The lease option purchase method is a great way to invest in real estate. However, when you do, knowing how to screen tenant buyers is an important skill that you’ll want to master. It should be clear to you from the beginning that people wanting to purchase on a lease option are almost certain to have credit problems. When you learn how to screen tenant buyers, you can limit your risk and maximize the probability that the purchase will be completed.
How to Screen Tenant Buyers to Minimize Risk
Millions of people had their credit score seriously damaged during the Great Recession. There are also millions of people that have been working to restore their credit score since then. That makes now a great time to be in the lease option purchase business and creates a huge pool of qualified potential buyers.
The first thing to consider about how to screen tenant buyers is the cost of pulling multiple credit reports. You may find a qualified applicant with the first application or you may go through seven or eight before finding one that is acceptable to you. At $35 to $45 a pop to pull their credit reports, you don’t want the burden of this cost. A motivated applicant that believes they will qualify should be willing to pay this fee up front.
It takes seven years for a credit problem to fall off of a person’s credit report. That means you will likely find occurrences of when people had a temporary credit problem caused by the high unemployment rates and rampant foreclosures during the recession. Those events are a thing of the past. As each month passes, these count less and less against their credit score. The most qualified tenant buyers will have a rising credit score over the past several years.
How to Screen Tenant Buyers – The Right Credit Score
How to screen tenant buyers can be a challenge when deciding what an acceptable credit score is. The Federal Housing Authority (FHA) sets minimum scores that vary depending on a multitude of things. These include what program is being applied for and the amount of down payment being made. However, ultimately the FHA guarantees the loan but doesn’t originate the loan. Originating the loan is done by individual banks that set their own credit score standards. Still, the FHA standard is the logical place to begin when considering an acceptable credit score.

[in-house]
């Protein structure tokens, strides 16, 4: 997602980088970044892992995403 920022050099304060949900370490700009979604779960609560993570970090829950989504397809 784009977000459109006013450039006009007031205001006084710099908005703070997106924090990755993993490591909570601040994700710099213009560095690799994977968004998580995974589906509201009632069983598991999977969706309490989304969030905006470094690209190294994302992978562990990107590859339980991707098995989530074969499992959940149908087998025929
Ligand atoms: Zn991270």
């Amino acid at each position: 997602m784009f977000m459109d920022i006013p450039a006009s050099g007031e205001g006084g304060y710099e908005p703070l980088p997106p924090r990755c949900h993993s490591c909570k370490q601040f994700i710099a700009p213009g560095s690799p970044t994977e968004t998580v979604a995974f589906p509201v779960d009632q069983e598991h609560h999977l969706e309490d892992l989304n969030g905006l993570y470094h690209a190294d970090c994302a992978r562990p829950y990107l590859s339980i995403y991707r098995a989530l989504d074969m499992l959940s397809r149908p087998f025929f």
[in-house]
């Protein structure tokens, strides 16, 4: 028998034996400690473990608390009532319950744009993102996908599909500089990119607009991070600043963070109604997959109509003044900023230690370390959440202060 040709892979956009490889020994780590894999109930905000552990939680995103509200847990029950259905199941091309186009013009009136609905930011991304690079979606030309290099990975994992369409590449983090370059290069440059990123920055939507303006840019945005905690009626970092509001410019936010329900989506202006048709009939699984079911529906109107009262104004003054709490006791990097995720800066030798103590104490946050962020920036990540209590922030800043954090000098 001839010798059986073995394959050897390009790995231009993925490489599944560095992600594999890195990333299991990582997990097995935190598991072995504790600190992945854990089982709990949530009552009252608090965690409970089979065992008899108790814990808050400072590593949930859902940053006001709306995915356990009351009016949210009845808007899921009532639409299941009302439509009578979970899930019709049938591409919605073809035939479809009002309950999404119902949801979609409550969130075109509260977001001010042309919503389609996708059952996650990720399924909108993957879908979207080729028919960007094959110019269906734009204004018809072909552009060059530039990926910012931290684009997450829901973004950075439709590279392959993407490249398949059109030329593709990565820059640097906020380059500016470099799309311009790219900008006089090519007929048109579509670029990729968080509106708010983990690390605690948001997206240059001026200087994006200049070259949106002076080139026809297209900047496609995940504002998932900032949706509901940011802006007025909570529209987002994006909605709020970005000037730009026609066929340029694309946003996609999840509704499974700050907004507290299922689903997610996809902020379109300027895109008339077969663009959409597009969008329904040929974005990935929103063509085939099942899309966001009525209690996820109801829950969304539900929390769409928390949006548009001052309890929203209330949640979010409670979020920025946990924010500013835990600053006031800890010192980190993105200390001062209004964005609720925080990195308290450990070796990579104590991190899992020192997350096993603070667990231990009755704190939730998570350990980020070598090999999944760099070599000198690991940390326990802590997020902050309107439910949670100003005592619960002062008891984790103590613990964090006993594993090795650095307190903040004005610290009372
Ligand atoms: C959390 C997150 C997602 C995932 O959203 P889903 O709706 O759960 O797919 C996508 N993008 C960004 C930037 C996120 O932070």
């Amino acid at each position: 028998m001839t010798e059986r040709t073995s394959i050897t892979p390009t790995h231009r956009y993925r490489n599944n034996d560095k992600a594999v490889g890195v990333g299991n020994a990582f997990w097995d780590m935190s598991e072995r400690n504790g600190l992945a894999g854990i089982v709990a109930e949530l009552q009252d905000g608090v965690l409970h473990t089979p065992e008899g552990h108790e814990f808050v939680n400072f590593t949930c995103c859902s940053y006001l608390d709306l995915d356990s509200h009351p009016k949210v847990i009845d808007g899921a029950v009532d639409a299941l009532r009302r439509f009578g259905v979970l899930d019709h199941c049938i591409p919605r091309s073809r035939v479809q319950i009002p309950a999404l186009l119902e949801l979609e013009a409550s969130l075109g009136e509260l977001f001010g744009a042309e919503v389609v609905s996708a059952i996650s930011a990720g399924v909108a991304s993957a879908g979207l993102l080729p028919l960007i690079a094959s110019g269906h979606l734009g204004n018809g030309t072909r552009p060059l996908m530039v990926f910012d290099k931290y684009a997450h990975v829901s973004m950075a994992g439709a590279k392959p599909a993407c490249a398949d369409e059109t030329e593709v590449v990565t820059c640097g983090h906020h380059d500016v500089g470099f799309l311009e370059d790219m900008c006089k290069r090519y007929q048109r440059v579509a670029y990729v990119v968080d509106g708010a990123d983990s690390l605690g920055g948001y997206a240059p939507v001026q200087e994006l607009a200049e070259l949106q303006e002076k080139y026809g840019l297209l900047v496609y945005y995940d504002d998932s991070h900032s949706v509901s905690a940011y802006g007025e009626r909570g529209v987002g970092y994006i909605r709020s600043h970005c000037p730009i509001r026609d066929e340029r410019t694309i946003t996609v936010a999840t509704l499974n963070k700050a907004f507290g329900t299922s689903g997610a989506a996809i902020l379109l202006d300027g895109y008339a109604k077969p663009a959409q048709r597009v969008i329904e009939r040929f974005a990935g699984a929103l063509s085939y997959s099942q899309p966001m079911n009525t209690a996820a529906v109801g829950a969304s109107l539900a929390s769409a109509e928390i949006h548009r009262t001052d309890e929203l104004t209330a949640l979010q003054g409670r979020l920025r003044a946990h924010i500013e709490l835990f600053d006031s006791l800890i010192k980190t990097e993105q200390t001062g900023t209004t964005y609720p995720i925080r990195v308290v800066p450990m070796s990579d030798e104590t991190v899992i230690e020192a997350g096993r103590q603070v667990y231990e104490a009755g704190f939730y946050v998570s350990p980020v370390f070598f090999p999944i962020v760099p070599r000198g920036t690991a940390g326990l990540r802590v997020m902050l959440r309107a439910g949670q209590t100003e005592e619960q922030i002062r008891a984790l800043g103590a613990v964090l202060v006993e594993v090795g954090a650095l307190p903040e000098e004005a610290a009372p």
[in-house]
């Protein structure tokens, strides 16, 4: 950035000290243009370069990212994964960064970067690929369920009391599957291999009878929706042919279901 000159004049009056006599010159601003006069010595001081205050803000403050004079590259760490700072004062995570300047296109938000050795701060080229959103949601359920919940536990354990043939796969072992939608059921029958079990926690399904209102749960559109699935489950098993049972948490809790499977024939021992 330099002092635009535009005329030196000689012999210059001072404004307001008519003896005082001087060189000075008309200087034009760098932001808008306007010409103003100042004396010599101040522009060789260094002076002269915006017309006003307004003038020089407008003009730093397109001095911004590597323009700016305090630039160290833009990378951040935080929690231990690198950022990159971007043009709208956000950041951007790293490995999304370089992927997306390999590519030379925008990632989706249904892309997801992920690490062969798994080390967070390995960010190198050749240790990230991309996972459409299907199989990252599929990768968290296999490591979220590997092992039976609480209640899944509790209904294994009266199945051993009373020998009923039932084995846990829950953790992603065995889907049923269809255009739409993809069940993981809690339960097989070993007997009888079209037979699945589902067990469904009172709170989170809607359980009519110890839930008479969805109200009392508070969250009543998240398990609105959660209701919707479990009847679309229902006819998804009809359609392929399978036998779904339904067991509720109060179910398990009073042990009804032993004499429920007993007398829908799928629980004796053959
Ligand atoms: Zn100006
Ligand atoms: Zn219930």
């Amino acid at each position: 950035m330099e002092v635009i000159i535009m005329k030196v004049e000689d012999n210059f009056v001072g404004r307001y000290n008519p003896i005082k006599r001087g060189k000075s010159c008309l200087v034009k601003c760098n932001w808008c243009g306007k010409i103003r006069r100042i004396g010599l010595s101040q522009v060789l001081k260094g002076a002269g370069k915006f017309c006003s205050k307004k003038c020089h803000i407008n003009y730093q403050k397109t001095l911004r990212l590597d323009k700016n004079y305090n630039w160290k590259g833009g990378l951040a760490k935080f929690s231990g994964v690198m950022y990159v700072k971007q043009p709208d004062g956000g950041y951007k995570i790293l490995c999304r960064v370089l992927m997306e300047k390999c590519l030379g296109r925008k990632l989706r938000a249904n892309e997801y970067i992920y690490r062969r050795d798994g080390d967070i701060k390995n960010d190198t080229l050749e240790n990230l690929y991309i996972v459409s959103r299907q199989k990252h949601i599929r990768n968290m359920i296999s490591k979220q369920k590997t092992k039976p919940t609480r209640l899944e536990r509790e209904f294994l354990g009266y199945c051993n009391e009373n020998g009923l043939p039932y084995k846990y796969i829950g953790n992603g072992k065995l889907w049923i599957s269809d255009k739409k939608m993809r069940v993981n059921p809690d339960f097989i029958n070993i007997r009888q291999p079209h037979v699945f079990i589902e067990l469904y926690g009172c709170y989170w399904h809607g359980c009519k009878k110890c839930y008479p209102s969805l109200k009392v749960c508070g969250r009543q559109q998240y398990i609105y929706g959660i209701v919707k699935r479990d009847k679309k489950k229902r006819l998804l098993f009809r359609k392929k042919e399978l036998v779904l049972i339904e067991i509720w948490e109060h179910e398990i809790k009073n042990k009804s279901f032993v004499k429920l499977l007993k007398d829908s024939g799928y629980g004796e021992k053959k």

Generally, the FHA requires a FICO score of at least 580 to qualify for a low down payment loan guarantee. Exceptions can be made for FICO scores between 500 and 579 if a down payment of 10% or more is being made. For those with a credit score below 500, about the only ones that qualify are those meeting the requirements of FHA 203(h) – Mortgage Insurance for Disaster Victims.
How to screen tenant buyers involves more than just the credit score. You also want to look at their employment history. They may have lost a job during the times of high unemployment. But how many jobs have they had since the economy started recovering? Many of the jobs first created when the economy started coming back were lowing paying jobs. You should see applicants that originally took these low paying jobs and then traded up to better paying jobs. Those are most likely motivated people that will complete the lease purchase. People that have repeatedly changed jobs by moving from one low paying job to another probably have an employment problem. These people are much less likely to improve their credit score and/or complete the purchase.
These are the basics for how to screen tenant buyers. If you want to learn more advanced methods, leave a comment below or contact my office at wendypatton.com/contact.
By Wendy Patton
For more than 30 years, I’ve used the Sandwich Lease Option System to earn myself and my students millions of dollars. From my experience, I know there is plenty of room and opportunity in the real estate investment market for everyone wanting to participate to find profitable deals. It’s because of that fact and my personal success that I share the Sandwich Lease Option System with others.
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